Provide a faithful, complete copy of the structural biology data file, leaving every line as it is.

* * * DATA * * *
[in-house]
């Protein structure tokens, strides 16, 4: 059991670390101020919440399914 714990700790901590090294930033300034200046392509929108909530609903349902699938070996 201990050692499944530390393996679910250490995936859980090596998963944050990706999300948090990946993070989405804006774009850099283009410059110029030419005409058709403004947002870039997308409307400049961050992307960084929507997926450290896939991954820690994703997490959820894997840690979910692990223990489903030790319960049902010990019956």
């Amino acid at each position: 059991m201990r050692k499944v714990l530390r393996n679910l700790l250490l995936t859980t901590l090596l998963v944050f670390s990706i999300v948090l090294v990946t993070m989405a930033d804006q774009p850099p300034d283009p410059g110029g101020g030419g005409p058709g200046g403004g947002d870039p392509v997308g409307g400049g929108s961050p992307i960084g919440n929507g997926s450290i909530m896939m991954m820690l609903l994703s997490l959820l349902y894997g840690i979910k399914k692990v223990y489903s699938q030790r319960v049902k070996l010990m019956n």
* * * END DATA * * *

[in-house]
């Protein structure tokens, strides 16, 4: 059991670390101020919440399914 714990700790901590090294930033300034200046392509929108909530609903349902699938070996 201990050692499944530390393996679910250490995936859980090596998963944050990706999300948090990946993070989405804006774009850099283009410059110029030419005409058709403004947002870039997308409307400049961050992307960084929507997926450290896939991954820690994703997490959820894997840690979910692990223990489903030790319960049902010990019956």
């Amino acid at each position: 059991m201990r050692k499944v714990l530390r393996n679910l700790l250490l995936t859980t901590l090596l998963v944050f670390s990706i999300v948090l090294v990946t993070m989405a930033d804006q774009p850099p300034d283009p410059g110029g101020g030419g005409p058709g200046g403004g947002d870039p392509v997308g409307g400049g929108s961050p992307i960084g919440n929507g997926s450290i909530m896939m991954m820690l609903l994703s997490l959820l349902y894997g840690i979910k399914k692990v223990y489903s699938q030790r319960v049902k070996l010990m019956n």